Can we help others to become better than they think they can be?
Below is some information sent to me from CAPE UK (creative practitioners in schools). The use of tablets in schools is gathering pace and this looks like a very interesting opportunity.
Shoot Smart: The Tablet Filmmaking Programme
Film Nation UK is launching Shoot Smart, a new commissioning programme that will explore and test effective tools and practices for tablet-based filmmaking through participatory workshops with young people aged 5 to 19 years.
Applicants can apply for a commission between £15,000 and £29,950 to support two groups of 20 young people to make their own short films.
Film Nation UK will award between three and five projects led by professional filmmakers to help young people create their own short films using tablet devices, covering the different filmmaking stages, from storyboarding and scripting to capturing and editing footage.
In partnership with a digital agency or an organisation experienced in research and app development, the filmmaking organisation will also undertake action research during the delivery of filmmaking workshops to test the opportunities and limitations of tablet-based filmmaking. The successful applicants will then be expected to deliver a robust evaluation of findings that will help Film Nation UK to identify and develop workable models that can be scaled up and rolled out to schools and youth groups across the UK.
The deadline for applications is 2pm on Monday 17 February 2014.
The brief for applicants and FAQs can be viewed on the right side of this page.
If you have any questions or queries regarding Shoot Smart, please contact Daniel Smith on 0121 224 7511 or at email@example.com.
I’ve always had an interest in the spoken word and have been enchanted by the power of great voices. Audio Boo is one of those social media networks which I think is hugely overlooked by many and has great potential. I’ll talk about Audio Boo in a moment.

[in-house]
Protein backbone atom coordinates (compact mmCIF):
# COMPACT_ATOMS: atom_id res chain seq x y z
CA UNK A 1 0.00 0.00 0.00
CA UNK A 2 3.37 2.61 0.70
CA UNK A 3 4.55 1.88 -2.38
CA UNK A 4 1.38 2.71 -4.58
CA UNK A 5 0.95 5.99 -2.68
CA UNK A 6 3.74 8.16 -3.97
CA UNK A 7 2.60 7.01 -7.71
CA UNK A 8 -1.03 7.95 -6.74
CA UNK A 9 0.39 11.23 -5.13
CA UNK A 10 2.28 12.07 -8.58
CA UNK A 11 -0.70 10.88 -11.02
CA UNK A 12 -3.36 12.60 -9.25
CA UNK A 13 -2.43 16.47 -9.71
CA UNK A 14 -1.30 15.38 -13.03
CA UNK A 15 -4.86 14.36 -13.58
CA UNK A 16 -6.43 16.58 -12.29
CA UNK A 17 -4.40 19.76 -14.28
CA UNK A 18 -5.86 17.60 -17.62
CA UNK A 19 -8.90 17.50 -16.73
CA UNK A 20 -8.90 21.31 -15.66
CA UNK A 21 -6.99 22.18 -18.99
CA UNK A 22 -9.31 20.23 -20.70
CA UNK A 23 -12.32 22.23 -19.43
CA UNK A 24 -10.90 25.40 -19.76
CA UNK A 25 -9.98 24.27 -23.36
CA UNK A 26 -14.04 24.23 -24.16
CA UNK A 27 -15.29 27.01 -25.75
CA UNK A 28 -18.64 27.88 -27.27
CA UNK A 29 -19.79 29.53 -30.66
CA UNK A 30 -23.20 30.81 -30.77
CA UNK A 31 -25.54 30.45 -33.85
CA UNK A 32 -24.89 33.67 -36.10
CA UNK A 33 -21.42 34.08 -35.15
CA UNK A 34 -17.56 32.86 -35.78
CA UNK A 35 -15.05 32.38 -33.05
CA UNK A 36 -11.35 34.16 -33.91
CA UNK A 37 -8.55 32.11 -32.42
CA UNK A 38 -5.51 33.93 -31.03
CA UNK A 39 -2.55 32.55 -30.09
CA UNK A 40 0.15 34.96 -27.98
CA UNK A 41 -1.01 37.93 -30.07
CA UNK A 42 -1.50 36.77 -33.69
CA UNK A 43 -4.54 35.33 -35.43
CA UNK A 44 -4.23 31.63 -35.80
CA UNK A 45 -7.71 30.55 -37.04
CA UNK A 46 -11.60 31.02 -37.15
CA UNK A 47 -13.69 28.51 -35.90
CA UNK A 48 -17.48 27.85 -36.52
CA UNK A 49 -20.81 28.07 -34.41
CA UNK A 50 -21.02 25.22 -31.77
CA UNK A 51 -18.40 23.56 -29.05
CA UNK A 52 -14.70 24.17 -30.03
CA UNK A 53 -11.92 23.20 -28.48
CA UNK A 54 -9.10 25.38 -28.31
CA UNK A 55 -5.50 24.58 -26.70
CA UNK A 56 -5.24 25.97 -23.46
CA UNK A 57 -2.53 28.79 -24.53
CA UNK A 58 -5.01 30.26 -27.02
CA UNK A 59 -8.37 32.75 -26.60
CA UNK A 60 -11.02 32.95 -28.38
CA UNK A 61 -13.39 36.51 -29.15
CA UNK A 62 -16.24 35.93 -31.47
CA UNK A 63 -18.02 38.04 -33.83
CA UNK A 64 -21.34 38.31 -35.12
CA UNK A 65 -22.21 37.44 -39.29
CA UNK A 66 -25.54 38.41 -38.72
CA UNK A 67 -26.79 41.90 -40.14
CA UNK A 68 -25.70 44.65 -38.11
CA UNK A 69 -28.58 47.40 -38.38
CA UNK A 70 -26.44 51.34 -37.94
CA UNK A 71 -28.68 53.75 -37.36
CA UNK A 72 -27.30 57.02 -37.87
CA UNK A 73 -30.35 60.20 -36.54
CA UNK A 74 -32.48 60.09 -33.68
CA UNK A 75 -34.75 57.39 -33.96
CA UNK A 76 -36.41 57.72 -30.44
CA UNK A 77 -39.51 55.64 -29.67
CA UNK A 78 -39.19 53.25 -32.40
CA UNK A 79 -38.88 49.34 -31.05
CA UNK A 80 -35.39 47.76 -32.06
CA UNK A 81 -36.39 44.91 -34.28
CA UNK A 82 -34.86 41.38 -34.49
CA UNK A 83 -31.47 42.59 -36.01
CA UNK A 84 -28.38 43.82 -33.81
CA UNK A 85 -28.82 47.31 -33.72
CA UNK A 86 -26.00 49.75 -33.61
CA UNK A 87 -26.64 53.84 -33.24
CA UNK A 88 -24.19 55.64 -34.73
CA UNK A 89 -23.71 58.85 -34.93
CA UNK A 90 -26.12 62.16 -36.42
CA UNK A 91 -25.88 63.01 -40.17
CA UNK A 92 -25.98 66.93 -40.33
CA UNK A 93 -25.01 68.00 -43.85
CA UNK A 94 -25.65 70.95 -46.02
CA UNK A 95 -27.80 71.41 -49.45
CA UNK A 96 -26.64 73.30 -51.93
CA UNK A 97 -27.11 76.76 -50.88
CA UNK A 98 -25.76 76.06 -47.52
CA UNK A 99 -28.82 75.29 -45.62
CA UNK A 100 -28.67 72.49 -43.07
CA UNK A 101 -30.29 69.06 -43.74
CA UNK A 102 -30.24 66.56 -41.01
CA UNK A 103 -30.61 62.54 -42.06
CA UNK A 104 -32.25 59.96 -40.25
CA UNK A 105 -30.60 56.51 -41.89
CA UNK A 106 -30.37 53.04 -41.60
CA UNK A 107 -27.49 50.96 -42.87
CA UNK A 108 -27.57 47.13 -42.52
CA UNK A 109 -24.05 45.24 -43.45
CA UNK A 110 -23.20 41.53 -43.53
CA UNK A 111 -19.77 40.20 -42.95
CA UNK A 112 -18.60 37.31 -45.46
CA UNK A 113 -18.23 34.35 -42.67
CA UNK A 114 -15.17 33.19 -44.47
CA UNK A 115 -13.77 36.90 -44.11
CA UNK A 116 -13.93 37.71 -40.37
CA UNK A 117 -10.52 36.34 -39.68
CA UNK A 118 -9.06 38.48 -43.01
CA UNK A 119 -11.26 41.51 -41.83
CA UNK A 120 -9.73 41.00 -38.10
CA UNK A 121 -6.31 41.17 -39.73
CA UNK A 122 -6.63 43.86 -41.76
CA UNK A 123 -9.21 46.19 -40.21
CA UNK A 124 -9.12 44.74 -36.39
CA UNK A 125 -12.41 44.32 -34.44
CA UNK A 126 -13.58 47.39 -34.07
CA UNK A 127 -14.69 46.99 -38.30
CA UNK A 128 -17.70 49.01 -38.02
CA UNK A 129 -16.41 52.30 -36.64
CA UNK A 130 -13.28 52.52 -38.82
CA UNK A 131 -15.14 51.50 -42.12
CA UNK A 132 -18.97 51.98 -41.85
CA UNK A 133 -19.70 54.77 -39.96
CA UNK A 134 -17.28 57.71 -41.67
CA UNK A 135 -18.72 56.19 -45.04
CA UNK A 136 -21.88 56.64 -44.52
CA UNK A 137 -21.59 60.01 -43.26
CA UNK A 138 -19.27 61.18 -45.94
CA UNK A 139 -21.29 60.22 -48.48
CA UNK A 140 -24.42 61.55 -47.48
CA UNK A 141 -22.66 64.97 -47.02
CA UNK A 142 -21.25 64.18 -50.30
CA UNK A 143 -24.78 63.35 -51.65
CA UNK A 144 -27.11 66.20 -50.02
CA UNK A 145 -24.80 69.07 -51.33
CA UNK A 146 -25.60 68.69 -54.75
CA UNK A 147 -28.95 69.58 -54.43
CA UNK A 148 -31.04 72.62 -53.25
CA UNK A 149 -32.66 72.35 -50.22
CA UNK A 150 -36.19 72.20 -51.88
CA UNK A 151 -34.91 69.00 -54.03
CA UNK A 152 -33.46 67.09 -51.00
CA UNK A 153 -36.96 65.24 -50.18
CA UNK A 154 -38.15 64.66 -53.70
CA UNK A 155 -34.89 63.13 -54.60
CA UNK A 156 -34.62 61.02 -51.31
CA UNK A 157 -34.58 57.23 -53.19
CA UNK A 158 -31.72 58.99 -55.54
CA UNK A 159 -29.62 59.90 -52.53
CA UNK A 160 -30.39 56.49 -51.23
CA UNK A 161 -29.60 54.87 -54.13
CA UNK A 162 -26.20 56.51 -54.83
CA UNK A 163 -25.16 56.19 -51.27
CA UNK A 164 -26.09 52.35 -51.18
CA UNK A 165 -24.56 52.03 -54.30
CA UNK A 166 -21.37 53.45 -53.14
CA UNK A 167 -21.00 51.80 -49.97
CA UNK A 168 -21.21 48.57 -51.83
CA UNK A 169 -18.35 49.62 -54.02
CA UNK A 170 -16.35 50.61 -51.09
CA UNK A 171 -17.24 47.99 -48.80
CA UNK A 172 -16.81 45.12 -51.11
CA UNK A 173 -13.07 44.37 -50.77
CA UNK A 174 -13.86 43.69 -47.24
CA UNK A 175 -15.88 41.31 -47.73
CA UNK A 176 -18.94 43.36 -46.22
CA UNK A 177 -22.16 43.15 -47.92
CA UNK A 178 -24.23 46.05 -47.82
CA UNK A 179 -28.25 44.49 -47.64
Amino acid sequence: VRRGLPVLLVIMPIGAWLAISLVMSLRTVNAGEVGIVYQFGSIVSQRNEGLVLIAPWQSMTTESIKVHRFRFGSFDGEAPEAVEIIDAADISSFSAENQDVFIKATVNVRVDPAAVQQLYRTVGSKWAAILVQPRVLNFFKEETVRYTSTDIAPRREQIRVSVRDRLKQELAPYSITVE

Listening to humans talking is something which is becoming a rare thing these days – at least it seems so when you think about how little opportunity there is for extended one to one conversations or even just listening to someone in a considered way for any length of time.
Teenagers, it seems to me, are even less likely to exercise their vocal chords with meaningful sounds these days. And yet so many have quite beautiful voices.
I’m a strange animal in this respect in that as a teenager I specifically admired some of the great voices of my time – listening to the likes of Richard Burton on the radio. I used to record voices at school in interviews for school projects and the school radio station. It’s why I skipped straight into radio presenting when I left my education.
Audio Boo is a social network which offers the chance to very easily record from your mobile phone (or other device) and post to a website. I plan to use audio boo for our latest School Media Club project in Keighley.